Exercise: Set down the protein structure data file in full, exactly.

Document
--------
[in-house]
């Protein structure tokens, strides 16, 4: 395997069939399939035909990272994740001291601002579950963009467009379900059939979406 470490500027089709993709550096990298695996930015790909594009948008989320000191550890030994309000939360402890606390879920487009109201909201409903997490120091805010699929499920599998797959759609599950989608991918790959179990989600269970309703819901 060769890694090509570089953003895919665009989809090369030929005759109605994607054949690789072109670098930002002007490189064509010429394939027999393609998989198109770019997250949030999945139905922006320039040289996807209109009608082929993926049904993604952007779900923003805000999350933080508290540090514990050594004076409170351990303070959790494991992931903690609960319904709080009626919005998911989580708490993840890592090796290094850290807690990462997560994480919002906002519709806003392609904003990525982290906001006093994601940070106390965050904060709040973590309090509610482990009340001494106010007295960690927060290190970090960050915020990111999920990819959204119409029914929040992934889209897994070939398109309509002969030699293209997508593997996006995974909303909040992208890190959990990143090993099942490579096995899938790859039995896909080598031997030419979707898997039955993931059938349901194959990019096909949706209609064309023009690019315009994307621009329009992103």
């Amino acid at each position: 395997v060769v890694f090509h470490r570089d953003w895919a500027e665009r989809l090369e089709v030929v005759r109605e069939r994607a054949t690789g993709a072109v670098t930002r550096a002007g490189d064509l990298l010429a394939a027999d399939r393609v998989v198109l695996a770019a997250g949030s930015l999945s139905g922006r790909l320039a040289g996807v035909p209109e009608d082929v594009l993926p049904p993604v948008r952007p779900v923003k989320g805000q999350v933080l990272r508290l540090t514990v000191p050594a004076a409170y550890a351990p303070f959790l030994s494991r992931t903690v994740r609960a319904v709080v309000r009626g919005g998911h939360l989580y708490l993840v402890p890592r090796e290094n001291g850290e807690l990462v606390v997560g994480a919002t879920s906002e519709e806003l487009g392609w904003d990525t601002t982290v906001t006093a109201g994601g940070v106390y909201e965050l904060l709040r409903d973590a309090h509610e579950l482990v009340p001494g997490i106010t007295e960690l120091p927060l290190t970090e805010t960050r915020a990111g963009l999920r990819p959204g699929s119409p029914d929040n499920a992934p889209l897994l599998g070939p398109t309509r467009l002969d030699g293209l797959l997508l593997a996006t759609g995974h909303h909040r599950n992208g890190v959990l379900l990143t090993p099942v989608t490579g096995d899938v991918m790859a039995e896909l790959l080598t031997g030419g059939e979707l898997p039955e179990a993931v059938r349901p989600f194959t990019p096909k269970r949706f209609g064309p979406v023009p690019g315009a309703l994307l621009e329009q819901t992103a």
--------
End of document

[in-house]
């Protein structure tokens, strides 16, 4: 395997069939399939035909990272994740001291601002579950963009467009379900059939979406 470490500027089709993709550096990298695996930015790909594009948008989320000191550890030994309000939360402890606390879920487009109201909201409903997490120091805010699929499920599998797959759609599950989608991918790959179990989600269970309703819901 060769890694090509570089953003895919665009989809090369030929005759109605994607054949690789072109670098930002002007490189064509010429394939027999393609998989198109770019997250949030999945139905922006320039040289996807209109009608082929993926049904993604952007779900923003805000999350933080508290540090514990050594004076409170351990303070959790494991992931903690609960319904709080009626919005998911989580708490993840890592090796290094850290807690990462997560994480919002906002519709806003392609904003990525982290906001006093994601940070106390965050904060709040973590309090509610482990009340001494106010007295960690927060290190970090960050915020990111999920990819959204119409029914929040992934889209897994070939398109309509002969030699293209997508593997996006995974909303909040992208890190959990990143090993099942490579096995899938790859039995896909080598031997030419979707898997039955993931059938349901194959990019096909949706209609064309023009690019315009994307621009329009992103």
């Amino acid at each position: 395997v060769v890694f090509h470490r570089d953003w895919a500027e665009r989809l090369e089709v030929v005759r109605e069939r994607a054949t690789g993709a072109v670098t930002r550096a002007g490189d064509l990298l010429a394939a027999d399939r393609v998989v198109l695996a770019a997250g949030s930015l999945s139905g922006r790909l320039a040289g996807v035909p209109e009608d082929v594009l993926p049904p993604v948008r952007p779900v923003k989320g805000q999350v933080l990272r508290l540090t514990v000191p050594a004076a409170y550890a351990p303070f959790l030994s494991r992931t903690v994740r609960a319904v709080v309000r009626g919005g998911h939360l989580y708490l993840v402890p890592r090796e290094n001291g850290e807690l990462v606390v997560g994480a919002t879920s906002e519709e806003l487009g392609w904003d990525t601002t982290v906001t006093a109201g994601g940070v106390y909201e965050l904060l709040r409903d973590a309090h509610e579950l482990v009340p001494g997490i106010t007295e960690l120091p927060l290190t970090e805010t960050r915020a990111g963009l999920r990819p959204g699929s119409p029914d929040n499920a992934p889209l897994l599998g070939p398109t309509r467009l002969d030699g293209l797959l997508l593997a996006t759609g995974h909303h909040r599950n992208g890190v959990l379900l990143t090993p099942v989608t490579g096995d899938v991918m790859a039995e896909l790959l080598t031997g030419g059939e979707l898997p039955e179990a993931v059938r349901p989600f194959t990019p096909k269970r949706f209609g064309p979406v023009p690019g315009a309703l994307l621009e329009q819901t992103a």